College football head coach: the most dangerous job in sports

Two national championship coaches sat together at a luncheon last week. One dispensed advice. The other listened.
Andy Talley led Villanova to an FCS title this past season, but his tips had nothing to do with coverages or hot routes. Talley, the Wildcats’ coach for the past 25 years, saw in Alabama’s Nick Saban a bit of his old self, so Talley told Saban a tale of a coach so obsessed with winning that he took everything else for granted. Until one excruciating day in 2002.
For Talley, then 58, the pain began under his sternum. He’d never felt anything like it, like something trying to gnaw its way out. Football coaches aren’t supposed to show weakness, so Talley rode out the stabbing in his chest for a few hours. Finally, he told his wife they should go to the hospital.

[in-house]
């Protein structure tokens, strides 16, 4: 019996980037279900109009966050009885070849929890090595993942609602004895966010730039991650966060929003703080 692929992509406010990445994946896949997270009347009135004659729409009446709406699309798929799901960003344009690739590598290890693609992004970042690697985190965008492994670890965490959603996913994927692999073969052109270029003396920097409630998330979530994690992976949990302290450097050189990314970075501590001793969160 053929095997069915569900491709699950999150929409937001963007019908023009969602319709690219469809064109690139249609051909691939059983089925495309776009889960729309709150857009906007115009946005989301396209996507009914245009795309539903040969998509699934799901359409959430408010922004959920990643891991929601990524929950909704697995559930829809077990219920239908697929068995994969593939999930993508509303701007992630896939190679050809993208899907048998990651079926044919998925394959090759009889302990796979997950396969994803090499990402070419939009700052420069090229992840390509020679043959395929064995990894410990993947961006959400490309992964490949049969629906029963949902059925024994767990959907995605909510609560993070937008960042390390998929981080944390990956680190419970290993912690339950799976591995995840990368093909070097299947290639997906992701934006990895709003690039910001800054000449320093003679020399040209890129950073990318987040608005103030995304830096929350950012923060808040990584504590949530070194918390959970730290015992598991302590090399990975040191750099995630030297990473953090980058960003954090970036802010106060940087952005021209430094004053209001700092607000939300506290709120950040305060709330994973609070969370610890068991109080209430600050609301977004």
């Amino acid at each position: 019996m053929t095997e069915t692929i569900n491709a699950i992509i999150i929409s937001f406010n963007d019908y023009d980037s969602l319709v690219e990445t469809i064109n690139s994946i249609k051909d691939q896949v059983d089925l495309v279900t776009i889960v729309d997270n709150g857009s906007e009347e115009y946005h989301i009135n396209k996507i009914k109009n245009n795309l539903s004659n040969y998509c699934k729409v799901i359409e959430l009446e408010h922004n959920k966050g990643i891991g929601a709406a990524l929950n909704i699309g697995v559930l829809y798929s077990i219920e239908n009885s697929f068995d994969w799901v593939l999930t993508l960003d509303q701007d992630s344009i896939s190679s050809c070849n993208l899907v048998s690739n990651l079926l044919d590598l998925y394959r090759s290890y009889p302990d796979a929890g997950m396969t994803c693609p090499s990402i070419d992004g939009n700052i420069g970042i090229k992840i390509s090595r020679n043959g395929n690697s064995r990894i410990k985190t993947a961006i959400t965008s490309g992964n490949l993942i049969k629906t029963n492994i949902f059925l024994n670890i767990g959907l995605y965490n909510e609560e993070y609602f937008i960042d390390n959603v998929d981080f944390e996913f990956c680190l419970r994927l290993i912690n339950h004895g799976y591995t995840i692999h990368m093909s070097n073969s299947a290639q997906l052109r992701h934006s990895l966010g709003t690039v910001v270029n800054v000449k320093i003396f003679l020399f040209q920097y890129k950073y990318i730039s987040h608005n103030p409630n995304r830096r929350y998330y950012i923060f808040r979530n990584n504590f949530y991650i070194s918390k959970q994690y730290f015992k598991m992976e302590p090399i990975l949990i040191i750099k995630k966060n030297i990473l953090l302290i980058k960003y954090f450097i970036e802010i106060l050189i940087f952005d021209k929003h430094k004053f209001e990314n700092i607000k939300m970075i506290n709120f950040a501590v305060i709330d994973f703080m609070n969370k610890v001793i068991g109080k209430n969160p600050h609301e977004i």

The triage nurse didn’t hesitate. As soon as the magic words — chest pain — passed Talley’s lips, the doors opened. Before long, Talley lay on his back. A cardiologist hovered over him.
“You’re having a heart attack, and you have a blood clot,” Talley remembers the cardiologist saying. “This is very serious.”
Despite the pain from his failing heart, Talley remembers precisely the thoughts that raced through his mind. “I’m really not interested in one more offensive play,” he said. “I’m really not thinking about whether we’re playing man or two-deep zone. I wasn’t interested in one more hour in the office. What I was interested in at that point in time was my kids, my wife, my family, if I would ever see them again — and where I was going to go if I died.”
Saban, 58, said he left the luncheon with a little more perspective. But Talley knows Saban isn’t the only grinder who might be working himself into an early grave in a job that grows more demanding with each passing year. Talley wants all the hard-driving coaches to hear his message so they won’t need a near-death experience to understand there is more to life than the next play or the next recruit.